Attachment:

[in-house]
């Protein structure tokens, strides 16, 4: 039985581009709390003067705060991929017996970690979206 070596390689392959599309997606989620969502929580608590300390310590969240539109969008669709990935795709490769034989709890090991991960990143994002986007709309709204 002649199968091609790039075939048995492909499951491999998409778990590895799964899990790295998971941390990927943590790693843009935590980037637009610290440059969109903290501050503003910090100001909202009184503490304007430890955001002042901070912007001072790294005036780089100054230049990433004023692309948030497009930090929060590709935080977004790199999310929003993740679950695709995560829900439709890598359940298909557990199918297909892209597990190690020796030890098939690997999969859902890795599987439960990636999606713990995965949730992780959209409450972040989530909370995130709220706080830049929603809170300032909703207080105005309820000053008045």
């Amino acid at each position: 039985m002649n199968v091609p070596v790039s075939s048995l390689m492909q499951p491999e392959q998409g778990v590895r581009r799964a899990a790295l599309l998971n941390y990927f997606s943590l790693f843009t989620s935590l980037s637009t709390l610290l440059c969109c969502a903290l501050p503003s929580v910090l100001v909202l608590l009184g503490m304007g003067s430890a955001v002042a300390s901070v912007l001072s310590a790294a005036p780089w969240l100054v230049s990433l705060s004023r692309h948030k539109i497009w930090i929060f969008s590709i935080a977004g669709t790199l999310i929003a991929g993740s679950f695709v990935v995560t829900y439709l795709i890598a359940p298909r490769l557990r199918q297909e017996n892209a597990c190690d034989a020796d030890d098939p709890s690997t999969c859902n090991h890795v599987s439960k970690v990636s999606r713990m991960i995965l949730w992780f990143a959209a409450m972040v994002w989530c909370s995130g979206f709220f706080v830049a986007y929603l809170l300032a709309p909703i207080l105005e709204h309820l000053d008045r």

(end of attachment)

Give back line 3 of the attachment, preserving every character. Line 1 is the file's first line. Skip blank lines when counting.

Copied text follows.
């Amino acid at each position: 039985m002649n199968v091609p070596v790039s075939s048995l390689m492909q499951p491999e392959q998409g778990v590895r581009r799964a899990a790295l599309l998971n941390y990927f997606s943590l790693f843009t989620s935590l980037s637009t709390l610290l440059c969109c969502a903290l501050p503003s929580v910090l100001v909202l608590l009184g503490m304007g003067s430890a955001v002042a300390s901070v912007l001072s310590a790294a005036p780089w969240l100054v230049s990433l705060s004023r692309h948030k539109i497009w930090i929060f969008s590709i935080a977004g669709t790199l999310i929003a991929g993740s679950f695709v990935v995560t829900y439709l795709i890598a359940p298909r490769l557990r199918q297909e017996n892209a597990c190690d034989a020796d030890d098939p709890s690997t999969c859902n090991h890795v599987s439960k970690v990636s999606r713990m991960i995965l949730w992780f990143a959209a409450m972040v994002w989530c909370s995130g979206f709220f706080v830049a986007y929603l809170l300032a709309p909703i207080l105005e709204h309820l000053d008045r």